Things I learned from this week’s Men in Kilts: It takes nine yards of fabric to make a kilt. Herding sheep is exactly as hard as you’d think it would be. And anything — even a love poem to a haggis — can be entrancing when crooned by a well-lit Scot with a gorgeous vista behind him.
Episode 5 dips into Scottish culture and tradition. Because, as Graham reminds us near the top of the ep, “Few countries rival Scotland when it comes to tradition.” The installment’s throughline feels a wee bit generic — after all, couldn’t pretty much any of what’s been covered in Episodes 1-4 fall under this category, as well? — but nevermind that now, because it’s time to go shopping!
The men visit Stewart Christie & Co. in Edinburgh, Scotland’s oldest tailor shop, which was established in the 1700s. “That’s a couple of years before you were born,” Sam jokes to an unamused Graham. Inside, creative director Vixy Rae speaks with pride about how the shop still makes full, bespoke suits on the premises. We learn the 9-yard fact, and then Graham and Sam get fitted for their own suits. Graham winds up in olive. Sam’s is gray. And I wish I knew more about fabric/fashion/suits/anything-but-yoga-pants to give you a better sense of the outcome, but know this: The guys look dapper.
Next, we’re off to a Gaelic lesson with a woman named Morag McDonald. The outing takes place in a garden absolutely commandeered by midges, or tiny biting flies, and Sam cannot go more than a second or two without swatting at his face. The bugs don’t seem to bother Graham or Morag that much, though, so the segment proceeds with Sam losing his stuff while the other two focus on a language that only a small percentage of the world’s population speaks.
We do find out that the Gaelic that Sam and Graham spoke in Outlander was learned phonetically, and that Graham needed “dummy boards” — or cue cards — to get through his lengthy Gaelic speech in Season 1’s “Rent” episode. (Ye ken? The one where he ripped Jamie’s shirt open at the end, showing everyone his scars?) But because Graham wears glasses, and Dougal doesn’t, the cue cards had to be written in RATHER LARGE LETTERS. Sam is tickled by this memory. Graham, less so.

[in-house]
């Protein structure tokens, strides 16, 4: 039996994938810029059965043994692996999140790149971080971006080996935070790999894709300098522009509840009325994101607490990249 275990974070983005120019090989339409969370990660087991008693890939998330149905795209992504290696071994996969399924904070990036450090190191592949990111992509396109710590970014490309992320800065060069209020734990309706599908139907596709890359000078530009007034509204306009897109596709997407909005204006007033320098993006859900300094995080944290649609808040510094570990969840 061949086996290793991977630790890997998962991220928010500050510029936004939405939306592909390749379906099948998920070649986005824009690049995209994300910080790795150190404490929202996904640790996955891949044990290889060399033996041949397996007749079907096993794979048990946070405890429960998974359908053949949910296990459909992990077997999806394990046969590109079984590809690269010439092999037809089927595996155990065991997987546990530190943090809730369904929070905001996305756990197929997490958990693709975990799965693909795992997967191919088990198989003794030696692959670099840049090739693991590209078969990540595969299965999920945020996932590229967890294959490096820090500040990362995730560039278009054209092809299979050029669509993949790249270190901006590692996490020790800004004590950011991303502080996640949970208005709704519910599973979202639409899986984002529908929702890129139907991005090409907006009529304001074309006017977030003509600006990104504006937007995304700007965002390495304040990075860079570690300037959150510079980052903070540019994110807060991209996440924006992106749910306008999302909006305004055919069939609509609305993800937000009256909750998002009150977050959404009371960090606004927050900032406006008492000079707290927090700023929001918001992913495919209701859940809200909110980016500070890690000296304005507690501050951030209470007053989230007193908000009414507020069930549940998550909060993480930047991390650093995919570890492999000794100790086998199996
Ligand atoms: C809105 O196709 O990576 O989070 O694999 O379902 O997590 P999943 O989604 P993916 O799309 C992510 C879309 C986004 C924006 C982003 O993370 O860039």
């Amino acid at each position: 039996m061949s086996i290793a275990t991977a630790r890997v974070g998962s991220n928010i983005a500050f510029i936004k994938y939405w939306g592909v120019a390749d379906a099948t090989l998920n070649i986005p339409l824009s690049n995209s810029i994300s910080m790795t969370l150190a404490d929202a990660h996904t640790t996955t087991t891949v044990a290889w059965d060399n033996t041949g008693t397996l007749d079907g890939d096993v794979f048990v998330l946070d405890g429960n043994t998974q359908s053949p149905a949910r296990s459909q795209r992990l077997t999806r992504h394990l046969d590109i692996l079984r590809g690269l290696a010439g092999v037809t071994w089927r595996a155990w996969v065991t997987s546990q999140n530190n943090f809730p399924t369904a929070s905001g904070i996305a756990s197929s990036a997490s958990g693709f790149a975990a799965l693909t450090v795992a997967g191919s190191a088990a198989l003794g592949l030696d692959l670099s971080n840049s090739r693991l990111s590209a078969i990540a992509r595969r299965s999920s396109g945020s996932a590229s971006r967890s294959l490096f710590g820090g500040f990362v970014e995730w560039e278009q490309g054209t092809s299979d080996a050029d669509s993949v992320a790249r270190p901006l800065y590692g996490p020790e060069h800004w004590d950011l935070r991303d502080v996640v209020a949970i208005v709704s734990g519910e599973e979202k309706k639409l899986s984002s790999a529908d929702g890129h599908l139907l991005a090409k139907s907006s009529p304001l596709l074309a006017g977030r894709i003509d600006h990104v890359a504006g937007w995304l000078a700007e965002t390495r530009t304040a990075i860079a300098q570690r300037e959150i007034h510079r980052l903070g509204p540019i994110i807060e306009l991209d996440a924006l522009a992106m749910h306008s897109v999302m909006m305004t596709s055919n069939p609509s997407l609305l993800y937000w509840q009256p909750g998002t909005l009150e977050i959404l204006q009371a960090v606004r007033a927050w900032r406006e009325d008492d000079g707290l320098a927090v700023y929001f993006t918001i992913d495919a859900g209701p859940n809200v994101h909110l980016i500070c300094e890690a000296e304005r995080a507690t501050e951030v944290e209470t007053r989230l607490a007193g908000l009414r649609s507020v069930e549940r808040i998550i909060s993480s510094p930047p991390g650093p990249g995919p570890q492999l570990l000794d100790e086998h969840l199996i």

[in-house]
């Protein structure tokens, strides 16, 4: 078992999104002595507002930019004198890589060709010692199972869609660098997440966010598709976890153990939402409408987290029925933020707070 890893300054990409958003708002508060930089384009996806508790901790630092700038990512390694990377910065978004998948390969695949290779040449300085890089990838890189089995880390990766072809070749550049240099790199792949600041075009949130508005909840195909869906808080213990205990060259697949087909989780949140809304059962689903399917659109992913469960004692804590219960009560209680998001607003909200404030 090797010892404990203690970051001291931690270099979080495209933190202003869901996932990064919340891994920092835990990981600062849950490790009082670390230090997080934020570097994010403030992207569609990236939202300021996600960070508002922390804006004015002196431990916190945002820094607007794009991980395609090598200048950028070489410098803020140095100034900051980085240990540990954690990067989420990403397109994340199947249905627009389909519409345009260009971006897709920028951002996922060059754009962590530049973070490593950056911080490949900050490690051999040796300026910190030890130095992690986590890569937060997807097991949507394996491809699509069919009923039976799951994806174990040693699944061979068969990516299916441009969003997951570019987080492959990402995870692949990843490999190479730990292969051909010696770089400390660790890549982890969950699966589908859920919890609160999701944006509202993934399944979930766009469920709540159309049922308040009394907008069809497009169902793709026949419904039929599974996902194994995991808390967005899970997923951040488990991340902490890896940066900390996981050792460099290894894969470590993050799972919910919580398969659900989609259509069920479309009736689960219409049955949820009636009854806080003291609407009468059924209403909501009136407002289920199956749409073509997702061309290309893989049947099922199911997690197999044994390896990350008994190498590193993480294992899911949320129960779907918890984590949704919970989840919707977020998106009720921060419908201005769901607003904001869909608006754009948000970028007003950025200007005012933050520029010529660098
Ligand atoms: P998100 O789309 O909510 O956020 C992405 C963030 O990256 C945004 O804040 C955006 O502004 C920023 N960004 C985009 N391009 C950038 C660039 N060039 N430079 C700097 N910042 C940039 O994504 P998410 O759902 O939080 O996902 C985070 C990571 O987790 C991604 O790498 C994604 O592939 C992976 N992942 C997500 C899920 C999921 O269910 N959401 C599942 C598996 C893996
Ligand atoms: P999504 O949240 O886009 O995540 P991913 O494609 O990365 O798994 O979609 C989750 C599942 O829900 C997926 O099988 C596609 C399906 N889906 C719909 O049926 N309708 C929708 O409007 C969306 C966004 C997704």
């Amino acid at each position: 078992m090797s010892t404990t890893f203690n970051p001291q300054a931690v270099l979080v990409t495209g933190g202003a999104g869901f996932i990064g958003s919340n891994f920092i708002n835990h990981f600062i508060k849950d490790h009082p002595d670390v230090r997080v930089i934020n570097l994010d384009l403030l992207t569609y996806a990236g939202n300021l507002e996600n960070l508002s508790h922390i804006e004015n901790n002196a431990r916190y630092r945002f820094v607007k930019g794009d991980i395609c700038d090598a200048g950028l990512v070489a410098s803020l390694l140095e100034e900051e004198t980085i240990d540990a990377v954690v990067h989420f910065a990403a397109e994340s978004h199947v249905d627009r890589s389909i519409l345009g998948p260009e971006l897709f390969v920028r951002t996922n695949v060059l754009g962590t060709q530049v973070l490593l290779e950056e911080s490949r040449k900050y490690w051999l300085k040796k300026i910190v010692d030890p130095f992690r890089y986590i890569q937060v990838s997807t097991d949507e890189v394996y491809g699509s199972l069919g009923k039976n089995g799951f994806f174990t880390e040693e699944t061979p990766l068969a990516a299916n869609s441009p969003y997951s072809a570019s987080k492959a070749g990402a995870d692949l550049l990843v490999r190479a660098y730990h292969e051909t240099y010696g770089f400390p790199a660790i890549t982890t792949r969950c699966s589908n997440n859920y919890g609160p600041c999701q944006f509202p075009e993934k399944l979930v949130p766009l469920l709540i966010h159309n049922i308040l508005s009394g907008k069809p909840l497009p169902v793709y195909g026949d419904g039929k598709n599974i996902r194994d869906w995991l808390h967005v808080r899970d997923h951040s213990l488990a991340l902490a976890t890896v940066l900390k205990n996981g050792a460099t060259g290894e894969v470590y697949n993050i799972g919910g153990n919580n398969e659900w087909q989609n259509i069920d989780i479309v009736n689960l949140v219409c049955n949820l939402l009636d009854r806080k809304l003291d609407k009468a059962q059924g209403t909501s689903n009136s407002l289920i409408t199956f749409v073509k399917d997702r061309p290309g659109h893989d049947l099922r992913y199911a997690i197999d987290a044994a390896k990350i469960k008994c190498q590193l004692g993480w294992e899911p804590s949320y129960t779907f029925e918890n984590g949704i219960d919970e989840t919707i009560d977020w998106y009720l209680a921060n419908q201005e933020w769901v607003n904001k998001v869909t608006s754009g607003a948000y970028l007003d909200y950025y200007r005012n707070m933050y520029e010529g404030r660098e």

[Said in the style of En Vogue’s “My Lovin’ (You’re Never Gonna Get It)”:] And now it’s time for a Haggis breakdown! Sam stands in the outdoors, recites the last two stanzas of Robert Burns’ “Address to a Haggis,” and… alrighty then! We’re off again.
The guys stop by another, less-pest-filled garden to chat with Claire Marcello, the herbalist who consulted on Outlander‘s first season. “Before pharmaceuticals, knowledge of herbs was a matter of life or death,” she tells them, pointing out some plants that were featured on the series. Sam balks a bit at the lavender — and if you’re counting, that’s the second Black Jack rape reference in two weeks — then teases Graham about getting an herbal cure for baldness. (Apparently onion juice is a good way to go.)
On the way to do some basket-weaving, Sam tells us that his uncle weaves baskets. In fact, he made the wicker stag and cross that were seen — and set ablaze — in Outlander Seasons 4 and 5, respectively. When it comes to actually trying their hands at weaving, however, Graham does a tidier job.
Then all that’s left is for Graham and Sam to try their hand at sheep herding with some crofters on the Isle of Skye. As we’ve come to expect from this show, there is a lot of goofiness — running around, waving of staffs, Sam falling on his face at one point — as the pair works with the crofters’ sheepdogs to corral the wooly beasts. Eventually, it happens. (My favorite part? When one of the crofters good-naturedly utters, “Christ above!” at all of the histrionics going on before him.)
Then another of the crofters, Donald MacLeod, shears a sheep by hand with ancient-looking clippers. And Sam and Graham retire to a nearby tractor, where they share their usual end-of-episode dram. Sam also serves up a bunch of compliments to his co-star… who is appropriately suspicious. What in the world might Sam be planning?
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